Cambridge University lecturer John Brackenbury combined this series of high-speed photographs to illustrate the concept of panspermia. Panspermia is the theory that seeds of life exist throughout the universe and that life on Earth arose when those seeds landed on our planet eons ago. The image shows eggs shattering as they hit water, releasing smaller eggs within.
From the New York Review of Books:
Great scientists come in two varieties, which Isaiah Berlin, quoting the seventh-century-BC poet Archilochus, called foxes and hedgehogs. Foxes know many tricks, hedgehogs only one. Foxes are interested in everything, and move easily from one problem to another. Hedgehogs are interested only in a few problems which they consider fundamental, and stick with the same problems for years or decades. Most of the great discoveries are made by hedgehogs, most of the little discoveries by foxes. Science needs both hedgehogs and foxes for its healthy growth, hedgehogs to dig deep into the nature of things, foxes to explore the complicated details of our marvelous universe. Albert Einstein was a hedgehog; Richard Feynman was a fox.
Many readers of The New York Review of Books are more likely to have encountered Feynman as a story-teller, for example in his book Surely You’re Joking, Mr. Feynman!, than as a scientist. Not many are likely to have read his great textbook The Feynman Lectures on Physics, which was a best seller among physicists but was not intended for the general public. Now we have a collection of his letters, selected and edited by his daughter, Michelle.
Shaoni Bhattacharya in New Scientist:
By the end of 2005, twice as many people will have died from chronic diseases as from all infectious diseases, starvation and pregnancy and birth complications combined, international experts have warned.
The “neglected epidemic” of chronic disease will take 35 million lives in 2005, out of the total 58 million who will die globally. And contrary to popular belief, most of the deaths – 80% – from chronic conditions such as heart disease, diabetes and cancer will be in low to middle-income countries.
The two factors behind this epidemic are smoking and obesity, says Richard Horton, editor of The Lancet, in a commentary accompanying four studies published on Wednesday. “These risks and the diseases they engender are not the exclusive preserve of rich nations.”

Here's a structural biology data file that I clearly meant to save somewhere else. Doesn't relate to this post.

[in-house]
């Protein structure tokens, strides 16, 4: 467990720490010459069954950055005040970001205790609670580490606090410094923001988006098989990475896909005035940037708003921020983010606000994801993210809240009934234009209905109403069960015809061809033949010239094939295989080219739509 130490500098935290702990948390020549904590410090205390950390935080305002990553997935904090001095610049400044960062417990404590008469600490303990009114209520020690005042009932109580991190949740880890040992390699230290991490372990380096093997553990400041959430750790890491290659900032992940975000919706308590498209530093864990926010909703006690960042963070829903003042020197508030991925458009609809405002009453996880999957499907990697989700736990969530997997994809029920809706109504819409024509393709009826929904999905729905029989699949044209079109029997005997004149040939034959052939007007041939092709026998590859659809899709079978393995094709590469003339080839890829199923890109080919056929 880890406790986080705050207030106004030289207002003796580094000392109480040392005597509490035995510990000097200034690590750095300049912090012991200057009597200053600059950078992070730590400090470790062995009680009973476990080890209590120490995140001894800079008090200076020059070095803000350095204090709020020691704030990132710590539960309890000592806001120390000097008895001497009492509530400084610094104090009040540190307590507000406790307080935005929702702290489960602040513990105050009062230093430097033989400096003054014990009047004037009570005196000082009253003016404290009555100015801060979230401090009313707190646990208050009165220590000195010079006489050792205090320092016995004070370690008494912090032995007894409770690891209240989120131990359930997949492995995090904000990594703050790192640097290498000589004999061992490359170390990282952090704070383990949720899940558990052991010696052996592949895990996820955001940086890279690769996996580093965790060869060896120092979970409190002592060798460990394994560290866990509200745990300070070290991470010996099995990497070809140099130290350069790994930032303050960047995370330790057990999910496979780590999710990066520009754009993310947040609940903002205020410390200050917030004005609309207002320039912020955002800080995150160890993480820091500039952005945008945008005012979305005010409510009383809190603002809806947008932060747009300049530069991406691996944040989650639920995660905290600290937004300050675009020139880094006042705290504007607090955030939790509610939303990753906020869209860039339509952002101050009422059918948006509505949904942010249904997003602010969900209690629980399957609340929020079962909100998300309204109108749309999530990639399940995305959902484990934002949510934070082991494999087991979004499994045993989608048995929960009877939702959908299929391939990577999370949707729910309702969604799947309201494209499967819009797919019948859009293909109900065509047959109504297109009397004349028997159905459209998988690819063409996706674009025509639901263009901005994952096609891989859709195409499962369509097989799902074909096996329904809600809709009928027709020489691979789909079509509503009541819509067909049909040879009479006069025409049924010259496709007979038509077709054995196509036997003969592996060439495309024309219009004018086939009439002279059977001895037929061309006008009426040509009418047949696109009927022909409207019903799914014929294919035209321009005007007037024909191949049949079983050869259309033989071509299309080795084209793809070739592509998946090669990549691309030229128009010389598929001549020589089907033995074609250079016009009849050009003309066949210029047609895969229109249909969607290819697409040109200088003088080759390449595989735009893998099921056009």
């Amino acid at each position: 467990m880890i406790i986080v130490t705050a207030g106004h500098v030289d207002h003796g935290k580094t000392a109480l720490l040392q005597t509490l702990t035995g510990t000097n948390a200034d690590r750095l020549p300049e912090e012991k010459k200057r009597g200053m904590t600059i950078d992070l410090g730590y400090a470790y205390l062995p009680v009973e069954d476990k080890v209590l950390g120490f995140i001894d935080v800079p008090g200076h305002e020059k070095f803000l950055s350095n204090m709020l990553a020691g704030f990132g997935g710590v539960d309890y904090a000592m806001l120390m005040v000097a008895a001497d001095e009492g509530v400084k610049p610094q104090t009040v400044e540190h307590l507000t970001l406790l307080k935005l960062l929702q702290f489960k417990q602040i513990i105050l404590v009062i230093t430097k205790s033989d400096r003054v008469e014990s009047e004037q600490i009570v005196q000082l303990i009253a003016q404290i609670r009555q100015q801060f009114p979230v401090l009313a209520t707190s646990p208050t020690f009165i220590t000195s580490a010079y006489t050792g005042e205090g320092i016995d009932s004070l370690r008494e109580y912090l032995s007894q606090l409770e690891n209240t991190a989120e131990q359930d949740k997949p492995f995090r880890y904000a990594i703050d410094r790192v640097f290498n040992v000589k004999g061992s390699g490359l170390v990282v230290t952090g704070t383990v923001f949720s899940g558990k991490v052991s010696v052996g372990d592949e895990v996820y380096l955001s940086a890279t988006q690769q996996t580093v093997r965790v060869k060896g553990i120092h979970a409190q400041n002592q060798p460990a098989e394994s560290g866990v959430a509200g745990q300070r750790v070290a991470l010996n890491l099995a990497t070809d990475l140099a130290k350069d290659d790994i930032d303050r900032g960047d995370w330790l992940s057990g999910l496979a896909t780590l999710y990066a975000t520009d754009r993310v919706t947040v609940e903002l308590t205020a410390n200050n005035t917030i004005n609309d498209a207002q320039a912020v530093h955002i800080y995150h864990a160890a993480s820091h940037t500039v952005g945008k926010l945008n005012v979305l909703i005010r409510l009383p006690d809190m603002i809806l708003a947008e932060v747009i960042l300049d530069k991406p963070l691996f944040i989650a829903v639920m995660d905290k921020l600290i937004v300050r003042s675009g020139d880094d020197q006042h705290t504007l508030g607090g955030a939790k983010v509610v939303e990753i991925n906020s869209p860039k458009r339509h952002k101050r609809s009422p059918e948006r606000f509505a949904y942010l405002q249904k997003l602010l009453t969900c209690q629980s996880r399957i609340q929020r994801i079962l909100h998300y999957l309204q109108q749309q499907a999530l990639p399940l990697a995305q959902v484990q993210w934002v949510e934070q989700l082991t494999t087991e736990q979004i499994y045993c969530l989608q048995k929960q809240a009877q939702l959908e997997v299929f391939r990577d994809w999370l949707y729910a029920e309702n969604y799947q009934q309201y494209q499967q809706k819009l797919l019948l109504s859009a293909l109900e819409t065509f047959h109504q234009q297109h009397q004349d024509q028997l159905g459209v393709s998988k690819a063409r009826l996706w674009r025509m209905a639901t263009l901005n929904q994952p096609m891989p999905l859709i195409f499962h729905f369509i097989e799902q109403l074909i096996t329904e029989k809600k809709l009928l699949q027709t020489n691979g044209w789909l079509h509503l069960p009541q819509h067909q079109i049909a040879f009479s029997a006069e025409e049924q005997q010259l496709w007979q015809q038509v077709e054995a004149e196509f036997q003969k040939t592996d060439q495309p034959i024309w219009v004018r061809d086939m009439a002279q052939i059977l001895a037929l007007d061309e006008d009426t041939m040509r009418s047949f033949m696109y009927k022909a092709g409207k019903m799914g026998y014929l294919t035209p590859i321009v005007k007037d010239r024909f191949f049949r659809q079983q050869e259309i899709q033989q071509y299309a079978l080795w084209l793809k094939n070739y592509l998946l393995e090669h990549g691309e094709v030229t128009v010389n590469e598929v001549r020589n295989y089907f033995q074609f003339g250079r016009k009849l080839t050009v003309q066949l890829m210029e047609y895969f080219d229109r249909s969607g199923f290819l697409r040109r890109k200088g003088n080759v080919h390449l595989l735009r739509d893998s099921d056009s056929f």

If action is taken now, 36 million lives could be saved by 2015, says a major World Health Organization (WHO) report on chronic diseases also published on Wednesday.
While the world focuses on tackling the major infectious diseases – HIV/AIDS, malaria and tuberculosis – chronic diseases are largely overlooked, warns Horton. “Without concerted and coordinated political action, the gains achieved in reducing the burden of infectious disease will be washed away as a new wave of preventable illness engulfs those least able to protect themselves.”
Eric Kancler interviews Chris Mooney in Mother Jones:
Though no previous U.S. government can match the current one for sheer brazenness, other Republican administrations have proved willing, on occasion, to subordinate science to politics. As Chris Mooney argues in his book, The Republican War on Science, disregard for scientists and the scientific method has grown and ripened with the modern conservative movement. From Barry Goldwater’s anti-intellectualism, through Ronald Reagan’s sympathy for creationism and Newt Gingrich’s passion for science “skeptics,” on through the present day, Republicans have shown a marked preference for politically inspired fringe theories over the findings of long-established and world-renowned scientific bodies.
In his conversation with Mother Jones, Mooney discusses the impact this approach to science has on public policy and the public good, and on the very health of American democracy.
Martin Redfern at the BBC:
It was 60 years ago this month that the popular magazine Wireless World published an article entitled Extra-terrestrial Relays: Can rocket stations give worldwide radio coverage?
The author was a young writer by the name of Arthur C Clarke.
His “rocket stations” are today known as communications satellites.
Eighty-seven years and the after-effects of polio have left Sir Arthur in a wheelchair and somewhat forgetful of past events; but as a science visionary, he is as sharp as ever, looking forward to the time when other predictions he has made come true.
Josie Appleton in Spiked:
In SHAM: How the gurus of the self-help movement make us helpless, Steve Salerno exposes the pretensions of the Self-Help and Actualisation Movement. Gurus’ degrees are often fake, their personal lives a disaster, their advice wacky.
John Gray, of Men Are From Mars, Women Are From Venus fame, offers instruction on the hidden meaning of women’s underwear: ‘[when] she wears silky pink or lace, she is ready to surrender to sex as a romantic expression of loving vulnerability’, while a ‘cotton t-shirt with matching panties…may mean she doesn’t need a lot of foreplay’. One ‘life coach’, Hale Dwoskin, instructs his clients to drop pens and throw chairs as ‘”symbolic” ways of letting go of impediments to happiness and power’.
Self-help gurus become famous by hitting on a catchphrase and running with it. Richard Carlson started with Don’t Sweat the Small Stuff…and It’s All Small Stuff, and graduated to Don’t Sweat the Small Stuff For Women, …At Work, …For Teens, The Don’t Sweat Guide for Couples. Once a guru makes it, they can diversify into pretty much anything: weight-loss products, relationship counselling, business start-ups, moon landings….